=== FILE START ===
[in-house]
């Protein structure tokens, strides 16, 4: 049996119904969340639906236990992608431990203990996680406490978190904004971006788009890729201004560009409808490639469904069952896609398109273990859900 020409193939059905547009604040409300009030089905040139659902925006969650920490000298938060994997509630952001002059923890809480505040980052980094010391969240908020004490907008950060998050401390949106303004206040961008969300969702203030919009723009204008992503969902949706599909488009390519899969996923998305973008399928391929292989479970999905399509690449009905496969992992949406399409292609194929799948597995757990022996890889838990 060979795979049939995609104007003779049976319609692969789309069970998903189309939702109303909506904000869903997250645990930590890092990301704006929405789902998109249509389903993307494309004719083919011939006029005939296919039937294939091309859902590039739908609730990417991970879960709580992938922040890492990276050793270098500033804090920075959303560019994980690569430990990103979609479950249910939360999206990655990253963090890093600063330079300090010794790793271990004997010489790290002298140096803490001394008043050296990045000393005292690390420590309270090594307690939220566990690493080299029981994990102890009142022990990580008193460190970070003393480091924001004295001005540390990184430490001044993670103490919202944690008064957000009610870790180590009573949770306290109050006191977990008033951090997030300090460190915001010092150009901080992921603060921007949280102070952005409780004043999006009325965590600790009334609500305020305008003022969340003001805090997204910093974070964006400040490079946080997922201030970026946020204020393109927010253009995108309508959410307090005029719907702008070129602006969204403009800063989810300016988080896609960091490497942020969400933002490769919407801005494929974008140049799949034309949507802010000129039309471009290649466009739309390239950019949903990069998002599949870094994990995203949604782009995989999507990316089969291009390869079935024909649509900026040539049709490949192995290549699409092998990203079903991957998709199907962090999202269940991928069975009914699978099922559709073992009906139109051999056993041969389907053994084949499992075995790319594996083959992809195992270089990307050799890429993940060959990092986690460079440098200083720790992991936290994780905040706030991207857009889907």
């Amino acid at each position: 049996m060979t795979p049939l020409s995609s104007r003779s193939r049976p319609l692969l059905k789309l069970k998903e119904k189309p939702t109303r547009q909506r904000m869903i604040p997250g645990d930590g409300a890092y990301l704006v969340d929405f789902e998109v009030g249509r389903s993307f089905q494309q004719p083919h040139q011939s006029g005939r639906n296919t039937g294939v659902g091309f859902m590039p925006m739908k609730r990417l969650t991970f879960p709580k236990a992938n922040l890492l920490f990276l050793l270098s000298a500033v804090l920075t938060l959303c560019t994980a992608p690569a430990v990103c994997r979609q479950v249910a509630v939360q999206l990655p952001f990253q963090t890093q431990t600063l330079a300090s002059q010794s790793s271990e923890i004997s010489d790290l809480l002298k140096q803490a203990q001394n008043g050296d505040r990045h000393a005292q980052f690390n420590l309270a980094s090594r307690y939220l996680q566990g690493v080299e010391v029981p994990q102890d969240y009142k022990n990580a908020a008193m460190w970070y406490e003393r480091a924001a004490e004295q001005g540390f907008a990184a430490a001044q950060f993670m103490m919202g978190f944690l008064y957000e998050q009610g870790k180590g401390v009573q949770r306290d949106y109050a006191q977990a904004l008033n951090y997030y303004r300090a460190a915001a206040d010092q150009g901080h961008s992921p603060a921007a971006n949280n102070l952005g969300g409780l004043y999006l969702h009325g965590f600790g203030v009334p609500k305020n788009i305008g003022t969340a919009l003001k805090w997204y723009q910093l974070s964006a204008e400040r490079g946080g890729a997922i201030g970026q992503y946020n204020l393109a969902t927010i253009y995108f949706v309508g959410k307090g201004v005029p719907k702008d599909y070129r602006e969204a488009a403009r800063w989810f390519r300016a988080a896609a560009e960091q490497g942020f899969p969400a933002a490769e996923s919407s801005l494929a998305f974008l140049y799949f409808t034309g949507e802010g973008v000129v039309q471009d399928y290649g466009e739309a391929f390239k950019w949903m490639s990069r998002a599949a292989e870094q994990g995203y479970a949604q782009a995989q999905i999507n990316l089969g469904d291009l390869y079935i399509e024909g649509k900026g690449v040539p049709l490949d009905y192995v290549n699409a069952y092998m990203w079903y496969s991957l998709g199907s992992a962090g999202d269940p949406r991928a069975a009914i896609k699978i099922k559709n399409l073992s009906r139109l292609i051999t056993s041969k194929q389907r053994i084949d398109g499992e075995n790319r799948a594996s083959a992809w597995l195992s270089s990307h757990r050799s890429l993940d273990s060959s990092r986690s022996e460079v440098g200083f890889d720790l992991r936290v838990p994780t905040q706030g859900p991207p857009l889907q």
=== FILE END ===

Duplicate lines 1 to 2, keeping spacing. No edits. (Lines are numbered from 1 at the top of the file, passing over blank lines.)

[in-house]
């Protein structure tokens, strides 16, 4: 049996119904969340639906236990992608431990203990996680406490978190904004971006788009890729201004560009409808490639469904069952896609398109273990859900 020409193939059905547009604040409300009030089905040139659902925006969650920490000298938060994997509630952001002059923890809480505040980052980094010391969240908020004490907008950060998050401390949106303004206040961008969300969702203030919009723009204008992503969902949706599909488009390519899969996923998305973008399928391929292989479970999905399509690449009905496969992992949406399409292609194929799948597995757990022996890889838990 060979795979049939995609104007003779049976319609692969789309069970998903189309939702109303909506904000869903997250645990930590890092990301704006929405789902998109249509389903993307494309004719083919011939006029005939296919039937294939091309859902590039739908609730990417991970879960709580992938922040890492990276050793270098500033804090920075959303560019994980690569430990990103979609479950249910939360999206990655990253963090890093600063330079300090010794790793271990004997010489790290002298140096803490001394008043050296990045000393005292690390420590309270090594307690939220566990690493080299029981994990102890009142022990990580008193460190970070003393480091924001004295001005540390990184430490001044993670103490919202944690008064957000009610870790180590009573949770306290109050006191977990008033951090997030300090460190915001010092150009901080992921603060921007949280102070952005409780004043999006009325965590600790009334609500305020305008003022969340003001805090997204910093974070964006400040490079946080997922201030970026946020204020393109927010253009995108309508959410307090005029719907702008070129602006969204403009800063989810300016988080896609960091490497942020969400933002490769919407801005494929974008140049799949034309949507802010000129039309471009290649466009739309390239950019949903990069998002599949870094994990995203949604782009995989999507990316089969291009390869079935024909649509900026040539049709490949192995290549699409092998990203079903991957998709199907962090999202269940991928069975009914699978099922559709073992009906139109051999056993041969389907053994084949499992075995790319594996083959992809195992270089990307050799890429993940060959990092986690460079440098200083720790992991936290994780905040706030991207857009889907």